Can America be 'independent' of virus on July 4 as Biden hopes?
The holiday goal will get Americans "motivated," the White House said Friday.
President Joe Biden is counting on Americans' love of freedom -- in this case freedom from COVID-19 -- by using the symbolic image of the Fourth of July backyard barbecue to persuade Americans to get the vaccine and follow health protocols.
"By July the 4th, there's a good chance you, your families and friends, will be able to get together in your backyard or in your neighborhood and have a cookout or a barbecue and celebrate Independence Day," Biden said in his first prime-time address to the nation Thursday night.
"After this long hard year, that will make this Independence Day something truly special," he said, "where we not only mark our independence as a nation but begin to mark our independence from this virus."
White House press secretary Jen Psaki said Friday the symbolic goal is to get Americans "motivated" to follow the rules by promising a payoff most everyone can relate to.
“We're talking about the American people being motivated and excited by the fact that -- that if they get vaccinated ... there will be access to vaccines, they will be eligible. And if they take steps to get vaccinated, to continue to wear a mask, to continue to observe social distancing, then looking ahead to July 4th as an aspirational moment where people can plan small get togethers in their backyard.” Psaki said.
But Biden and his health experts have added some major caveats: that the gatherings would need to be small, and that there should be no "large events with lots of people together." No large gatherings or stadiums opening up, Psaki said, but rather "small groups of friends and neighbors" in backyards.
Asked why that date was chosen, Psaki said by that time boosts in the vaccine supply should mean most American adults will either be vaccinated or have access to getting a shot.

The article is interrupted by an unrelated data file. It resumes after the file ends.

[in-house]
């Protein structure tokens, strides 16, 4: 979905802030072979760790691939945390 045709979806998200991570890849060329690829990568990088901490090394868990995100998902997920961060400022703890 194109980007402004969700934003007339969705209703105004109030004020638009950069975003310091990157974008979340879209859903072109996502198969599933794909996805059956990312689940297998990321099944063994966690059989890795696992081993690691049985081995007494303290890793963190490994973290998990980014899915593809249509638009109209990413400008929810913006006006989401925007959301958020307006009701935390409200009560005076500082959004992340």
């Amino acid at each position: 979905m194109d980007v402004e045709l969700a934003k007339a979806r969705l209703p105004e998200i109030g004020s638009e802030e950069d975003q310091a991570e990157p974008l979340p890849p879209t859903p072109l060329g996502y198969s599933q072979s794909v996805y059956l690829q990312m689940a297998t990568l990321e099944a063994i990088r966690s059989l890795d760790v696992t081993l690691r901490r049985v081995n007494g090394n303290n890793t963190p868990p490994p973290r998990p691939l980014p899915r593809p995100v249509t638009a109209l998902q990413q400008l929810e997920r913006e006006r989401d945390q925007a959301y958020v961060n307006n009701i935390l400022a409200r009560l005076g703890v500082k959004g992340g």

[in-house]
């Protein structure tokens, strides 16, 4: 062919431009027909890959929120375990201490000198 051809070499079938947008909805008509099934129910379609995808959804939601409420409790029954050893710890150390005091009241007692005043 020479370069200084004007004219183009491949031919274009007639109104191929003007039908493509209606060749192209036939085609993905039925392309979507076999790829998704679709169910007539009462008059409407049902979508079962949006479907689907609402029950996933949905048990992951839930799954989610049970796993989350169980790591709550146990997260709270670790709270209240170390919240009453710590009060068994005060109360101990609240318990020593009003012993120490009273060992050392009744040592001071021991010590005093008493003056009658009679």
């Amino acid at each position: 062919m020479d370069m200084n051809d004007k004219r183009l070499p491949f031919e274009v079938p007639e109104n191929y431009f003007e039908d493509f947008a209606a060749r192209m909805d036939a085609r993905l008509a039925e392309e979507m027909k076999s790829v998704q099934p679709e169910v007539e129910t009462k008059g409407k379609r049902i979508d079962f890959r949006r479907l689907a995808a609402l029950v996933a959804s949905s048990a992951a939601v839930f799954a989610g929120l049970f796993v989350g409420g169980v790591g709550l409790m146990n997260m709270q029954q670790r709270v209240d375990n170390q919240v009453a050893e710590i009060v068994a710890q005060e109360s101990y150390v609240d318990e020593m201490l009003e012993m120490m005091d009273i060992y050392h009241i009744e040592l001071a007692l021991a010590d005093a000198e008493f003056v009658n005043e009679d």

With the country ramping up the number of daily vaccinations and the president's promise that all adults will be eligible to get shots by May 1, Psaki said that given current scientific and logistical estimates, the administration's public health and medical experts felt that by July 4 small gatherings could be safe.
Jay Van Bavel, an associate professor of psychology at New York University, noted that choosing that date can make a difference in how Americans respond.
“July 4 is part of the signature day of national identity for Americans," Van Bavel said. "And so doing that is symbolic, it's signaling that this is something we should all pull behind in every state, in every city, in every town, to try to accomplish.”
Biden's choice of a national holiday and a specific date can "build a sense of purpose," he said.
"So basically, what he's doing is setting a national goal, it's an ambitious one but also reasonable the way the vaccines have scaled up the last few months," Van Bavel said. "And it kind of reminds me in some ways of the goal to put a man on the moon by JFK that organized a lot of resources around an ambitious national goal to accomplish something that seemed impossible at the time."
Biden's goal has already drawn criticism from Republicans and other conservatives.
Sen. John Cornyn, R-Texas, asked why Americans had to wait until July to gather if vaccines would be available in May.
Rep. Madison Cawthorn, R-N.C., tweeted Americans don’t “need permission” to celebrate.
Biden said if we get vaccinated “There’s a chance” we can celebrate July 4th…
I have some news for you.
The American people and I do NOT need your permission to celebrate July 4th and this country.— Madison Cawthorn (@CawthornforNC) March 12, 2021
Former Food and Drug Administration Commissioner Scott Gottlieb said small gatherings could be safe even sooner, along the lines of what the Centers for Disease Control and Prevention advised earlier this week.
“I think the majority of Americans are going to be getting together long before July,” Gottlieb said on CNBC Friday. "When people feel the risk declining because they’ve been vaccinated, because they see infection levels going down in many parts of the country, they’re going to be willing to take more risk because they sense that their vulnerability is declining. And you know what? They’re right."
ABC News’ Ben Gittleson contributed to this report.